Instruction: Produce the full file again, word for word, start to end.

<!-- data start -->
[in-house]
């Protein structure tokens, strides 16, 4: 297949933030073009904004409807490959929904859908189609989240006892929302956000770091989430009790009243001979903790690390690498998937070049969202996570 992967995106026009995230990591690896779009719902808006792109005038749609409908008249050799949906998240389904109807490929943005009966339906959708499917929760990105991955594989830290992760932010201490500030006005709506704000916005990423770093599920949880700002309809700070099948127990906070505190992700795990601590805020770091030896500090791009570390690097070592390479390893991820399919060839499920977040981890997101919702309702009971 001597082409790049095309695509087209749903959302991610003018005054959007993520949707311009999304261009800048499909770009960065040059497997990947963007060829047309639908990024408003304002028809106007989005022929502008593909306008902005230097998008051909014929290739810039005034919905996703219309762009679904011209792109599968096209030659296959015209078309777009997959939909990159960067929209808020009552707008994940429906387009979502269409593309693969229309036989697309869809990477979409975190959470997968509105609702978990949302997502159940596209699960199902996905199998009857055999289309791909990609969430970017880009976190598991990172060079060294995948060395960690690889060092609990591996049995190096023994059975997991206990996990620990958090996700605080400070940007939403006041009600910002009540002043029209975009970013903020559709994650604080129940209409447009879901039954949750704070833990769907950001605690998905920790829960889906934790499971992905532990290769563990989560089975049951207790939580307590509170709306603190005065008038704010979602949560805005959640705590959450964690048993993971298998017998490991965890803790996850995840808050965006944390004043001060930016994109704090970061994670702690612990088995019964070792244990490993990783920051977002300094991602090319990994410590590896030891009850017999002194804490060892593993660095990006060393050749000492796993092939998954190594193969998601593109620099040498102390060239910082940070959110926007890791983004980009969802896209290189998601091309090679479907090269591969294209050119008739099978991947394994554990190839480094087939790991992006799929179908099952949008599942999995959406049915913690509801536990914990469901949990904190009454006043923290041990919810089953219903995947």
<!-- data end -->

[in-house]
């Protein structure tokens, strides 16, 4: 297949933030073009904004409807490959929904859908189609989240006892929302956000770091989430009790009243001979903790690390690498998937070049969202996570 992967995106026009995230990591690896779009719902808006792109005038749609409908008249050799949906998240389904109807490929943005009966339906959708499917929760990105991955594989830290992760932010201490500030006005709506704000916005990423770093599920949880700002309809700070099948127990906070505190992700795990601590805020770091030896500090791009570390690097070592390479390893991820399919060839499920977040981890997101919702309702009971 001597082409790049095309695509087209749903959302991610003018005054959007993520949707311009999304261009800048499909770009960065040059497997990947963007060829047309639908990024408003304002028809106007989005022929502008593909306008902005230097998008051909014929290739810039005034919905996703219309762009679904011209792109599968096209030659296959015209078309777009997959939909990159960067929209808020009552707008994940429906387009979502269409593309693969229309036989697309869809990477979409975190959470997968509105609702978990949302997502159940596209699960199902996905199998009857055999289309791909990609969430970017880009976190598991990172060079060294995948060395960690690889060092609990591996049995190096023994059975997991206990996990620990958090996700605080400070940007939403006041009600910002009540002043029209975009970013903020559709994650604080129940209409447009879901039954949750704070833990769907950001605690998905920790829960889906934790499971992905532990290769563990989560089975049951207790939580307590509170709306603190005065008038704010979602949560805005959640705590959450964690048993993971298998017998490991965890803790996850995840808050965006944390004043001060930016994109704090970061994670702690612990088995019964070792244990490993990783920051977002300094991602090319990994410590590896030891009850017999002194804490060892593993660095990006060393050749000492796993092939998954190594193969998601593109620099040498102390060239910082940070959110926007890791983004980009969802896209290189998601091309090679479907090269591969294209050119008739099978991947394994554990190839480094087939790991992006799929179908099952949008599942999995959406049915913690509801536990914990469901949990904190009454006043923290041990919810089953219903995947």